• 18. The processingunmixing Pixel chain includes an automatic forward (or data) driven pixel unmixing. As we do not have information on the spectral end-members for each scene we adopt a method identifying the spectral signal from one material (e.g. vegetation) based on an index (e.g. vegetation index). We then use the index value in each pixel to extract the part ofthe reflectance in that pixel that is derived from the identified material, and hypothetically we can then unmix the reflectance from the material and other stuff.
  • 19. Feature structural indexing If the processing chain is set to producefeature classes as outcomes, we can use the features as objects and calculate patch, class and regional indexes. Patchindexes describe the structure of a single feature (size, perimeter, core area, edgecontrast etc). Class indexes describe the features of the same class within a defined region (total number of features, total area, relative area, density etc).Region indexes describe the matrix of the entire landscape under study.
  • 20. PART 3 - Processing examplenot fit! Clouds! The scenes did The colors were not the same! Terrain shadows! Tasseled Cap from Landsat DifferenceWater Tasseledcap Wetnessscene (senescentCloud Natural Raw landsat after from 1972 corrected TasselledCap emissivity (surface 1972 Woody SoilThermallightnesson image asskinspectral Tasseled Capsignal Tasseled Capbased spectral Normalised vegetation and 2001 colors Brightnessreflectance image colorscenecolor Difference Water CapNormalized (19950121) Yellowness MSS Normalized Difference Normalized DifferenceTasseledand featurenatural(vegetation)backdrop Near infraredCap Bare (20030119) SAM water cloud shadows mask Clouds landsat vegetation) image TCNDCIcorrected classification Terrain Cap Greenness (Water) Tasseledwith reflectance (corrected) TasseledCap Tasseled natural Index Raw (soil) color temperature) Index Index bands Index) Index unmixing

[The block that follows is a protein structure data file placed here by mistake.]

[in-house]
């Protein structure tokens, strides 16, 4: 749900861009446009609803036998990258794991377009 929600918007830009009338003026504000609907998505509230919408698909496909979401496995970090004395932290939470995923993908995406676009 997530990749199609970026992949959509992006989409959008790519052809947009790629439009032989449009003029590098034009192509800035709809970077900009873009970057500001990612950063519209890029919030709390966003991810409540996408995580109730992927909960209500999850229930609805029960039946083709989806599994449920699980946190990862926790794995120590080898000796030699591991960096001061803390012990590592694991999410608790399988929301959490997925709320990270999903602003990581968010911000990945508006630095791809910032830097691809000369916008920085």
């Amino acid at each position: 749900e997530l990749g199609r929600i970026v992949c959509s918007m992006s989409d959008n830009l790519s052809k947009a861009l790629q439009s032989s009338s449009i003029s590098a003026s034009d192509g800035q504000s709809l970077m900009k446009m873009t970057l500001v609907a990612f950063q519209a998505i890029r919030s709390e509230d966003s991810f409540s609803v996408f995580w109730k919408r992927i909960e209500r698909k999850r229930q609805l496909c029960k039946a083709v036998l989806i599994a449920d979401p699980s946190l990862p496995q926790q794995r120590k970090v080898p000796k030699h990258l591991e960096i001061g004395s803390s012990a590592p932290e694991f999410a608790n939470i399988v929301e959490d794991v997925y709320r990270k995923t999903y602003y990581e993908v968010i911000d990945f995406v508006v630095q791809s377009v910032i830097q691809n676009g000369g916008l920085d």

• 21. PART 4 Applications
  • 22. Mount Kilimanjaro
  • 23. Mount Kilimanjaro
  • 24. Mount Kilimanjaro
  • 25. Mount Kilimanjaro
  • 26. Zanzibar1975 1986 2001 2009
  • 27. Rwenzori
  • 28. Rwenzori Glaciers in the Rwenzori Mountains: a reinterpretation Satellite generated imagePhotograph of the peaks of theby Sella Rwenzori Mountainstaken the 12th (2005), also showingof July 1906 glacial extents in 1906 andfrom Stairs 1955.Peak,showingMount Bakerand MountStanley. Mount Speke Mount Stanley 1906 1987 2005 Mount Baker